Cosby Unraveled aims to have an 'uncomfortable' discussion about the actor's legacy
It will also explore his relationship with the city of Philadelphia
When most people think of Philadelphia, they don't often think of Bill Cosby. However, a look at The Cosby Show creator's life reveals he's always celebrated his Philadelphian roots — something that local public radio station WHYY will be exploring in their new podcast, Cosby Unraveled, which launched today.
"Bill Cosby wore the city on his chest. He wasn't trying to make people forget," says co-producer Jeannette Woods, who cites the Making Oprah podcast as one of the show's inspirations. "He grew up in here in the Richard Allen Homes projects, he went to Temple University. The Fat Albert characters are all based on the folks and kids he grew up with."
It's this connection to the city and its residents that the podcast will use to jump into their newsroom's coverage of Cosby's upcoming trial for the alleged sexual assault of nearly 60 women. As a result, the podcast — which is hosted by award-winning former Philadelphia Inquirer columnist Annette John-Hall, and produced by Woods and Lindsay Lazarski — will release three episodes prior to the court date, before wrapping different aspects of their ongoing coverage of the trial into subsequent episodes.
"We wanted to get some of this background information out before the trial so that people could simmer with it," Woods explains of how the podcast will be structured after the third episode. "The podcast is going to add another dimension to our coverage." <iframe src="https://embed.radiopublic.com/e?if=e839688d-75d6-4c3b-b95b-862744ba193a" width="100%" height="185" frameborder="0" scrolling="no" sandbox="allow-same-origin allow-scripts allow-top-navigation allow-popups" class="" allowfullscreen="" resize="0" replace_attributes="1" name=""></iframe>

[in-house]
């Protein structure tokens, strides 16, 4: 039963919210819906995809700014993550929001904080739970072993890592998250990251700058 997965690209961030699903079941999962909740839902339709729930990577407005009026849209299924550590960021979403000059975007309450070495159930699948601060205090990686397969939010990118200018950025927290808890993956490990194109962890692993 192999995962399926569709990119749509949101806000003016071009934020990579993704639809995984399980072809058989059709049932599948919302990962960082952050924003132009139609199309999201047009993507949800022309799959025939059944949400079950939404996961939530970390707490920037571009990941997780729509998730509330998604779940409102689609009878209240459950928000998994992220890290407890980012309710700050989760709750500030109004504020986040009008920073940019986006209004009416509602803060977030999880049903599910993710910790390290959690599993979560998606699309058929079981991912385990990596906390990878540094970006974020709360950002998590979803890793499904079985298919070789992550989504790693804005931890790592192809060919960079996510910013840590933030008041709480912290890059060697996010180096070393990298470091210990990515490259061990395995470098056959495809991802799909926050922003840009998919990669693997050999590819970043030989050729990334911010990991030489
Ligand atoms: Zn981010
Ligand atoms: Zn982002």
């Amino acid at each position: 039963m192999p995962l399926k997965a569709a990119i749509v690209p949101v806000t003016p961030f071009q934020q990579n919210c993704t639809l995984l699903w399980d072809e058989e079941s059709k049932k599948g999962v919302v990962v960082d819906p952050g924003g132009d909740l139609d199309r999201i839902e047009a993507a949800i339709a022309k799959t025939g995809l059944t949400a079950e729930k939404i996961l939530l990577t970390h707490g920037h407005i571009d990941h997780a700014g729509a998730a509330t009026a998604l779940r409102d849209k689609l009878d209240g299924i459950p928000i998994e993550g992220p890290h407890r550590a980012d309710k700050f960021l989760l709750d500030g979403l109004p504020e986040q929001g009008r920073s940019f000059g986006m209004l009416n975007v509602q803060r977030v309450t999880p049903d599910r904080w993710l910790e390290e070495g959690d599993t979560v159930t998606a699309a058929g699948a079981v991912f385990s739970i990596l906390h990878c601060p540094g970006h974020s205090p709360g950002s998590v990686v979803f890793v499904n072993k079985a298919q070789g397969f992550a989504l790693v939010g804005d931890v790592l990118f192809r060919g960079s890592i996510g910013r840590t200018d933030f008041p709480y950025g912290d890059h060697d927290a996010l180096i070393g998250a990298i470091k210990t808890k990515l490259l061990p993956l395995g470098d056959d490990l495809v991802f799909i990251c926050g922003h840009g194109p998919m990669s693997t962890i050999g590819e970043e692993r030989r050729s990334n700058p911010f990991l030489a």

Part of this coverage will focus on the Philadelphia angle. So while it will feature guests like former Philadelphia mayor Wilson Goode, attorney Gloria Allred, Grammy winner Christian McBride, and professor Michael Eric Dyson, it will also include a lot of local residents, many of whom haven't actually spoken out about the allegations against Cosby.
"This is a very big celebrity trial, and we've heard a lot about allegations and everything surrounding celebrity," explains Woods of the news team's approach. "What we haven't heard is from some of the people that really aren't famous. What do the people from the Richard Allen Homes projects feel about it? What do they think about what's going on? He was deeply involved with the Philadelphia jazz community. What do some of those folks think about it?"
The podcast will also delve into many of the issues this particular case brings up, including celebrity, race, gender, and even rape culture. Woods says this particular court case is not just about a famous person being charged with a potentially heinous crime.
"There's a lot more at play here… How people feel about Bill Cosby and what they think depends on more than just what they've heard," explains Woods. "Some people have said they think he's being set up. That this is a case of another African-American man who's flown too high and is being pulled down. A lot of people feel that this is terrible. Why was he not held accountable? It was an open secret and nobody took it on."
If that sounds like an uncomfortable discussion, Woods says it's meant to be. "We thought, let's just get listeners to go into that uncomfortable area with us for a little bit. Let's think about this from a few different sides and live with that discomfort and see what that's about."